Conspiracy Theories Are Illogical
It's no secret that there are many believers in conspiracy theories out there. The sheer number of such theories is incredible, the most common including: aliens landed at Roswell, John F. Kennedy was assassinated by a conspiracy, the moon landings were faked, and September 11 was orchestrated by the American government.
There are obvious reasons why we refuse to accept the official version of events. It's often difficult to believe that something so incredible could be explained by something so simple.
But the question of whether we should believe these conspiracy theories is one that, I feel, often has to be met with a firm "no". The main problem is usually one of evidence.
For example, the "evidence" that the moon landings were a hoax has been so plainly debunked that it is incredible that anyone still believes this claim.
A more common problem than a lack of evidence to support the theory is the issue of circumstantial evidence. Often, conspiracy theorists will not introduce much new proof, but rather attempt to offer an alternative explanation for the event based on existing evidence.
The problem with this approach should be obvious — conspiracy theorists have forgotten to shave with Occam's razor. The most simple explanation for a particular phenomenon consistent with the evidence is the one which should be accepted.
It is always possible to offer new hypotheses which are also consistent with the evidence. But why should we accept a more complex explanation when a simpler one is readily available? If the evidence used to support both explanations is the same, preference should be given to the simpler view, which relies on less variables.
There is one other reason that I am hugely skeptical of many conspiracy theories. It is a viewpoint which has been enunciated by one person who debunked the "Loose Change" video, which attempted to prove that September 11 was perpetrated by the American government.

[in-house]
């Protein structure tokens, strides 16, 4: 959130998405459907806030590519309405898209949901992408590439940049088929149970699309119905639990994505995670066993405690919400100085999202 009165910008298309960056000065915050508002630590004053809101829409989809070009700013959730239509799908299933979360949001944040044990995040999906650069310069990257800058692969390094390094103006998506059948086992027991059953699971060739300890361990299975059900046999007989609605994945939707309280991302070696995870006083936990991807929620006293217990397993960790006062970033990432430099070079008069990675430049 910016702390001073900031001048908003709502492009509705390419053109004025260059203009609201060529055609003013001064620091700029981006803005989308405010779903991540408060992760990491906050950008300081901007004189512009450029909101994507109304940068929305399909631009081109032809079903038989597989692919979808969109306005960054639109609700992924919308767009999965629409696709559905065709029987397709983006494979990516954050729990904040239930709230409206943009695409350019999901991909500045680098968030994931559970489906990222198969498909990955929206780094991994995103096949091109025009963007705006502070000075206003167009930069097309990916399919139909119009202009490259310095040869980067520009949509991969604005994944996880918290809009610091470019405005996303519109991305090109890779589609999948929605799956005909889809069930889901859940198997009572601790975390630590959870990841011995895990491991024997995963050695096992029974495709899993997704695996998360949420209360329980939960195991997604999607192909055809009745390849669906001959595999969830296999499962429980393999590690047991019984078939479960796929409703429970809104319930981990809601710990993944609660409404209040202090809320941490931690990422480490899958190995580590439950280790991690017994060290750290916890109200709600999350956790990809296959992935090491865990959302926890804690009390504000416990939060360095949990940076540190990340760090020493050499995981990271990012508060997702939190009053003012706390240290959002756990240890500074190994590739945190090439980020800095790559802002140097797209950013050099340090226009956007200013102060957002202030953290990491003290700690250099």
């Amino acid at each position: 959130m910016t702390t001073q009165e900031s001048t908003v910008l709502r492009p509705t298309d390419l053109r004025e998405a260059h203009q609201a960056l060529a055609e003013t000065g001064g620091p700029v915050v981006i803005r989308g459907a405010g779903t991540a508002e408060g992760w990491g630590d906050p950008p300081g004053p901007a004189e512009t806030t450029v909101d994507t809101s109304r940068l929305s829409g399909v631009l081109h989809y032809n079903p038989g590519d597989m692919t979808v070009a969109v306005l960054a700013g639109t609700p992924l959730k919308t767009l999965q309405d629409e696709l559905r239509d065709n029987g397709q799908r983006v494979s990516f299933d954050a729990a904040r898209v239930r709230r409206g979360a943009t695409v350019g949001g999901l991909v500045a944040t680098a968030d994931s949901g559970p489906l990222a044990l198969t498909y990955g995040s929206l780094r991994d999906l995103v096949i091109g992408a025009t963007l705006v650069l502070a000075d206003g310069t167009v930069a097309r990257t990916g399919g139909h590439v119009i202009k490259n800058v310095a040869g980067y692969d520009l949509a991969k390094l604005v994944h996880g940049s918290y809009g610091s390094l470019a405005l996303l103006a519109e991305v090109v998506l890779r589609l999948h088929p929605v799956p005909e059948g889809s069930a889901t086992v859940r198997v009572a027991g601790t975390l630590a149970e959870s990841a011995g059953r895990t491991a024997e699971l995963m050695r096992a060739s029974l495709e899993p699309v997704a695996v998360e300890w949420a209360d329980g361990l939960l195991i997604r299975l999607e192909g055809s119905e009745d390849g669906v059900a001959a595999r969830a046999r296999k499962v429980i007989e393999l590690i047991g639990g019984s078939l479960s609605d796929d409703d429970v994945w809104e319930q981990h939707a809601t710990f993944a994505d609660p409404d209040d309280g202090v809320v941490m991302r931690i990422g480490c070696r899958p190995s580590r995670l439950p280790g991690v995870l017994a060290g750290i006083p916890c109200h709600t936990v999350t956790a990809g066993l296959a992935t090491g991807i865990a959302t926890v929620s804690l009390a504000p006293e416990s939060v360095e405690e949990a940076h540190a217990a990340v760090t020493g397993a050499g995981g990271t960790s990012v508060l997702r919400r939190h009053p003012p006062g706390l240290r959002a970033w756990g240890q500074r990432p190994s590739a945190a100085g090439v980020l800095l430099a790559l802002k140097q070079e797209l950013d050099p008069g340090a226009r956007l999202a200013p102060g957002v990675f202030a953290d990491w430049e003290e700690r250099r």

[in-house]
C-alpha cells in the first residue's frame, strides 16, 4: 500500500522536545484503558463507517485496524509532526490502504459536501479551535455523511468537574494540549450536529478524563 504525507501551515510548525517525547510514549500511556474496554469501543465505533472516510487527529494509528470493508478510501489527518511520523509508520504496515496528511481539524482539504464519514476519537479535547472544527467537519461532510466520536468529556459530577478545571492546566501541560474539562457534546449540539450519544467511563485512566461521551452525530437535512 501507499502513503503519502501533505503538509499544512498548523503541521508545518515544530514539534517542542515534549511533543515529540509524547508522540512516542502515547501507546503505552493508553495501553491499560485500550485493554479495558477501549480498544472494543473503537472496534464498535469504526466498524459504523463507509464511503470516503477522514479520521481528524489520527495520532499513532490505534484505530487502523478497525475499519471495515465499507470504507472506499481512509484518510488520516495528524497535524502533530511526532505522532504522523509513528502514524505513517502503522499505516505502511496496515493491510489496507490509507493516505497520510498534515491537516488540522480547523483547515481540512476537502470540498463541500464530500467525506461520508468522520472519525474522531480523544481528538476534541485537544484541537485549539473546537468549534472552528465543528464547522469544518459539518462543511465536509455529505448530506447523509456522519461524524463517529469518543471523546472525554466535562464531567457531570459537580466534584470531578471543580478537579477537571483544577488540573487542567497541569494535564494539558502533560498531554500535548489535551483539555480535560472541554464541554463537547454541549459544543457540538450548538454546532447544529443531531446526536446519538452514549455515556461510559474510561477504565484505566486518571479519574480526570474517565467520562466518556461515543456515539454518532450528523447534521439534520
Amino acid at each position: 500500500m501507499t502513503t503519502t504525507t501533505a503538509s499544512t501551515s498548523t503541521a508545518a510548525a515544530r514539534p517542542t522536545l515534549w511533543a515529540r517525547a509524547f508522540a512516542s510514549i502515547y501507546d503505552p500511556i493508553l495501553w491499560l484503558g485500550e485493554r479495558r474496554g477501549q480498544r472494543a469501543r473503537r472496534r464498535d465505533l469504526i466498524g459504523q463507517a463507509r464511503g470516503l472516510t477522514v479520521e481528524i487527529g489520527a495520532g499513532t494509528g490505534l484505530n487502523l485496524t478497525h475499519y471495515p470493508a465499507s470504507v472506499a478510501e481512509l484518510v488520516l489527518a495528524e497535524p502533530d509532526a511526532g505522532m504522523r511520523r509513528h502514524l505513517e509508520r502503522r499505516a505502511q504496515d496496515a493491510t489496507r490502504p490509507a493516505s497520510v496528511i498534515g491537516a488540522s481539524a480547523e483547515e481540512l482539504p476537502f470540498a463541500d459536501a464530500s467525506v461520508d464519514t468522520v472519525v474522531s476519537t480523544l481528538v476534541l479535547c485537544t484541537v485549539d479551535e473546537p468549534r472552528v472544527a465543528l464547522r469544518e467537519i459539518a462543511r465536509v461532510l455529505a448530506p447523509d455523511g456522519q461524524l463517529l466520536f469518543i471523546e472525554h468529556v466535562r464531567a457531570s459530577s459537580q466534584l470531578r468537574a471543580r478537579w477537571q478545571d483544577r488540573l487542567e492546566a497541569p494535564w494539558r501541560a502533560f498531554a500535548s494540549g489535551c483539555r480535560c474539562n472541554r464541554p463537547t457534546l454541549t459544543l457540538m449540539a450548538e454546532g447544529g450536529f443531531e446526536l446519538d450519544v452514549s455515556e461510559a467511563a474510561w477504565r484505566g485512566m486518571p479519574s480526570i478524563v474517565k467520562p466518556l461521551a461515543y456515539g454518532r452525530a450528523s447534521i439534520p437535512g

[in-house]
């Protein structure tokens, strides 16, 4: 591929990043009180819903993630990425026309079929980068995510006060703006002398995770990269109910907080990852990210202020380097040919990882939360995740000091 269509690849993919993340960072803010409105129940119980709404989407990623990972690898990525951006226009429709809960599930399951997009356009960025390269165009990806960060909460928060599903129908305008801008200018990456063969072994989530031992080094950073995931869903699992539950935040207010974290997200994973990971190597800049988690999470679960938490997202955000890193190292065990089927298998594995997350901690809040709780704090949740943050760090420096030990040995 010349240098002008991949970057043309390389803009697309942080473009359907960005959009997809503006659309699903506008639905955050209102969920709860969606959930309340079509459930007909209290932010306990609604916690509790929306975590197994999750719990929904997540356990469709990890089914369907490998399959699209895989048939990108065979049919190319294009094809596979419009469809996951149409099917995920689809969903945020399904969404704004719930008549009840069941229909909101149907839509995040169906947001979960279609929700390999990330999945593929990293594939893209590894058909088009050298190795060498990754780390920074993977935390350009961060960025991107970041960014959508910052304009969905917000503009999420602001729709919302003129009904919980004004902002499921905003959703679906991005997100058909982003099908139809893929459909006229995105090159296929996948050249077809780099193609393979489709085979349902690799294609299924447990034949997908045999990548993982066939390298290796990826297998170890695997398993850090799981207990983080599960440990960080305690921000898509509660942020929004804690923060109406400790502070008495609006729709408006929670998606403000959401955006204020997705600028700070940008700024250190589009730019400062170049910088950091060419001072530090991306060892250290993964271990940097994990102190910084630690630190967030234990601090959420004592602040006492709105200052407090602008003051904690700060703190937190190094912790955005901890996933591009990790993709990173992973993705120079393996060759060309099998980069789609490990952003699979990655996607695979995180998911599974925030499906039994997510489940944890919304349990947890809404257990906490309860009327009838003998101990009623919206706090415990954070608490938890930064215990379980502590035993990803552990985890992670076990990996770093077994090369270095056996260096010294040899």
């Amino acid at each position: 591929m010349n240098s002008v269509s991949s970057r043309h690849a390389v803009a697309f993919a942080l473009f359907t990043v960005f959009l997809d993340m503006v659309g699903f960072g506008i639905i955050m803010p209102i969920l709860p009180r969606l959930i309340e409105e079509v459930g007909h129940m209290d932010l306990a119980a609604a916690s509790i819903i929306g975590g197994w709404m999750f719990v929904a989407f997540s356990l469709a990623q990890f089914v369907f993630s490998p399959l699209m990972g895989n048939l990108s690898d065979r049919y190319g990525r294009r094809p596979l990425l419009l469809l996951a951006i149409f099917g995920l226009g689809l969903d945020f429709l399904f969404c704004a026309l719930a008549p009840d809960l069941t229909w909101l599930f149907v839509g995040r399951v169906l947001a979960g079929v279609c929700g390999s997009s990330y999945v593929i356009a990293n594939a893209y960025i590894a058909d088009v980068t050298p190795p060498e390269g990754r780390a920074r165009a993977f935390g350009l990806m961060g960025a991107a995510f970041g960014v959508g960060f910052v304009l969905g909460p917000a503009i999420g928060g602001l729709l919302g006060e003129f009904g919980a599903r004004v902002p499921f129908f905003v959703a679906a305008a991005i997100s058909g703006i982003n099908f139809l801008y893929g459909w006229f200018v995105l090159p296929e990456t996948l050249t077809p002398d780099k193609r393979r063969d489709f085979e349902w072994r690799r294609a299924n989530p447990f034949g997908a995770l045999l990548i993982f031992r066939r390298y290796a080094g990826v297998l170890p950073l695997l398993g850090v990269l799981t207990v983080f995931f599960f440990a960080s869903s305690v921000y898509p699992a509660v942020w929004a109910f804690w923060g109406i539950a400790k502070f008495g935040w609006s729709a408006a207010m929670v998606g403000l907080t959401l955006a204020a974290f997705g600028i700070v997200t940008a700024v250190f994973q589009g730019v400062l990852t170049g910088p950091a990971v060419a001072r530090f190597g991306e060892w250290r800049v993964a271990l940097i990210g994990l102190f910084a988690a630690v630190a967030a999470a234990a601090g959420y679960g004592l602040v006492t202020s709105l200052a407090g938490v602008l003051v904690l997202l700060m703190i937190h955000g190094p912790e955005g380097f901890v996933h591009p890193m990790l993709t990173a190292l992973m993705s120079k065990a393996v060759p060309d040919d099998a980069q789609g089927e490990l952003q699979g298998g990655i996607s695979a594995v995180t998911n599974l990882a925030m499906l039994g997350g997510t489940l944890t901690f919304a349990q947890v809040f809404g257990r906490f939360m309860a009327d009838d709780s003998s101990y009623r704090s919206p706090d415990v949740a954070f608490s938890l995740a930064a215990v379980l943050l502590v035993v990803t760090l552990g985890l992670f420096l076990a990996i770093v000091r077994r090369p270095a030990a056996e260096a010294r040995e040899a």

Basically, there is nothing wrong with assuming one or even a few people to be malicious. However, there is a huge problem with assuming that everyone is malicious — that they would cover up a conspiracy.
To illustrate this point, let's say there was a conspiracy to blow up the World Trade Centre and the Pentagon, as alleged by the Loose Change video. Some not-so-convincing evidence that the WTC collapse could not have been caused alone by an aeroplane flying into it is presented.
If the evidence is so damning, then why hasn't a single engineer in the world been trumpeting it to high heavens? Why aren't there any investigative journalists delving into the piles of damning proof?
The faulty assumption made here by conspiracy theorists is that all of these people were either bought off by the American government, or that they are all intentionally covering up one of the biggest scandals in history. How could thousands of engineers and journalists be silenced?
That isn't to say we should reject all conspiracy theories outright. A few like, the JFK conspiracy theory, actually have some evidence that can't be simply dismissed (although I am inclined to think that if it was a government operation, the conspiracy would be prey to the faulty assumption of bad faith on the part of many).
But there is good reason to be skeptical of conspiracy theories in general. Many of them are simply kneejerk reactions to what people feel can't be right, regardless of what the evidence actually is or what a little thinking would tell us.